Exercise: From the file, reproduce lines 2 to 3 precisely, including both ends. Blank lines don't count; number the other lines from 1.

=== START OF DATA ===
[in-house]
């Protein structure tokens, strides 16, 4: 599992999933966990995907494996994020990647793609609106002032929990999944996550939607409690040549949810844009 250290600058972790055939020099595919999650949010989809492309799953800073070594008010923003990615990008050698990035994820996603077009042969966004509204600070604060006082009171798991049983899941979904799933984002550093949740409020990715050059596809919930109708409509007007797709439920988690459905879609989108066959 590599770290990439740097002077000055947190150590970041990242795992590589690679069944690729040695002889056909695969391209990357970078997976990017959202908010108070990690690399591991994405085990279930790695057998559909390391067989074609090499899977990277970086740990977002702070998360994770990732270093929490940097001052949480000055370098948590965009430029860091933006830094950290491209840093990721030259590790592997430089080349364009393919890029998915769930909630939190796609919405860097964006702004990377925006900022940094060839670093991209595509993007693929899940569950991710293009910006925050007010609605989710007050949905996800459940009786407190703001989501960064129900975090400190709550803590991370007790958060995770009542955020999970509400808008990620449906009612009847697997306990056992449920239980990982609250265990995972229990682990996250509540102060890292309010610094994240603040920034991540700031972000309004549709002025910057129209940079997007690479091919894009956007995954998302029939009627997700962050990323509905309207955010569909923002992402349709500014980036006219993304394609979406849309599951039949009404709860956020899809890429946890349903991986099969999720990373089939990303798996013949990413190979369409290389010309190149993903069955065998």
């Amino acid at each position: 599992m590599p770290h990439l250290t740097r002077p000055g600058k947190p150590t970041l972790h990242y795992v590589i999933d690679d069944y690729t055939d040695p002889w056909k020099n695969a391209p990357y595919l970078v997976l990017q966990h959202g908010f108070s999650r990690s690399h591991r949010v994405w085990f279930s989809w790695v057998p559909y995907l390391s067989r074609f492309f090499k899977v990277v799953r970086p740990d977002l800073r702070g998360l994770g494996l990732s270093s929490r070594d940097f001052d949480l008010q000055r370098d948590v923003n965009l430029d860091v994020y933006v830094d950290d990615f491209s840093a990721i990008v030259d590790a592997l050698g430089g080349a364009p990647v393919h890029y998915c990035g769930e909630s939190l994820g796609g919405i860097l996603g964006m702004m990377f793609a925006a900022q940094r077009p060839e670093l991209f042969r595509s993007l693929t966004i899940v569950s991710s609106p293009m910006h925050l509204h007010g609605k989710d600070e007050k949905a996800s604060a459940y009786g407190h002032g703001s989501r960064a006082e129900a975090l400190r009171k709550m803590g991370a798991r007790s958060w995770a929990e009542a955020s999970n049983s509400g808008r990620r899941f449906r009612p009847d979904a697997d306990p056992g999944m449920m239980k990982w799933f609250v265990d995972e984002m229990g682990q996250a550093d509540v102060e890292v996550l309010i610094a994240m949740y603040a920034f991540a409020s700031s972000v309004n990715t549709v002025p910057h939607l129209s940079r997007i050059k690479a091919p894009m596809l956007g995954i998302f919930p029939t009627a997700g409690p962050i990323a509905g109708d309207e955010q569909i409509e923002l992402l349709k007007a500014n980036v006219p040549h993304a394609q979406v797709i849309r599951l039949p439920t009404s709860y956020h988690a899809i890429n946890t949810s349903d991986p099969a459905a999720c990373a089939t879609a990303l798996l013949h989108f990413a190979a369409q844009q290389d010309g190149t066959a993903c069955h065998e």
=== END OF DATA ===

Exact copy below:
């Protein structure tokens, strides 16, 4: 599992999933966990995907494996994020990647793609609106002032929990999944996550939607409690040549949810844009 250290600058972790055939020099595919999650949010989809492309799953800073070594008010923003990615990008050698990035994820996603077009042969966004509204600070604060006082009171798991049983899941979904799933984002550093949740409020990715050059596809919930109708409509007007797709439920988690459905879609989108066959 590599770290990439740097002077000055947190150590970041990242795992590589690679069944690729040695002889056909695969391209990357970078997976990017959202908010108070990690690399591991994405085990279930790695057998559909390391067989074609090499899977990277970086740990977002702070998360994770990732270093929490940097001052949480000055370098948590965009430029860091933006830094950290491209840093990721030259590790592997430089080349364009393919890029998915769930909630939190796609919405860097964006702004990377925006900022940094060839670093991209595509993007693929899940569950991710293009910006925050007010609605989710007050949905996800459940009786407190703001989501960064129900975090400190709550803590991370007790958060995770009542955020999970509400808008990620449906009612009847697997306990056992449920239980990982609250265990995972229990682990996250509540102060890292309010610094994240603040920034991540700031972000309004549709002025910057129209940079997007690479091919894009956007995954998302029939009627997700962050990323509905309207955010569909923002992402349709500014980036006219993304394609979406849309599951039949009404709860956020899809890429946890349903991986099969999720990373089939990303798996013949990413190979369409290389010309190149993903069955065998």
């Amino acid at each position: 599992m590599p770290h990439l250290t740097r002077p000055g600058k947190p150590t970041l972790h990242y795992v590589i999933d690679d069944y690729t055939d040695p002889w056909k020099n695969a391209p990357y595919l970078v997976l990017q966990h959202g908010f108070s999650r990690s690399h591991r949010v994405w085990f279930s989809w790695v057998p559909y995907l390391s067989r074609f492309f090499k899977v990277v799953r970086p740990d977002l800073r702070g998360l994770g494996l990732s270093s929490r070594d940097f001052d949480l008010q000055r370098d948590v923003n965009l430029d860091v994020y933006v830094d950290d990615f491209s840093a990721i990008v030259d590790a592997l050698g430089g080349a364009p990647v393919h890029y998915c990035g769930e909630s939190l994820g796609g919405i860097l996603g964006m702004m990377f793609a925006a900022q940094r077009p060839e670093l991209f042969r595509s993007l693929t966004i899940v569950s991710s609106p293009m910006h925050l509204h007010g609605k989710d600070e007050k949905a996800s604060a459940y009786g407190h002032g703001s989501r960064a006082e129900a975090l400190r009171k709550m803590g991370a798991r007790s958060w995770a929990e009542a955020s999970n049983s509400g808008r990620r899941f449906r009612p009847d979904a697997d306990p056992g999944m449920m239980k990982w799933f609250v265990d995972e984002m229990g682990q996250a550093d509540v102060e890292v996550l309010i610094a994240m949740y603040a920034f991540a409020s700031s972000v309004n990715t549709v002025p910057h939607l129209s940079r997007i050059k690479a091919p894009m596809l956007g995954i998302f919930p029939t009627a997700g409690p962050i990323a509905g109708d309207e955010q569909i409509e923002l992402l349709k007007a500014n980036v006219p040549h993304a394609q979406v797709i849309r599951l039949p439920t009404s709860y956020h988690a899809i890429n946890t949810s349903d991986p099969a459905a999720c990373a089939t879609a990303l798996l013949h989108f990413a190979a369409q844009q290389d010309g190149t066959a993903c069955h065998e």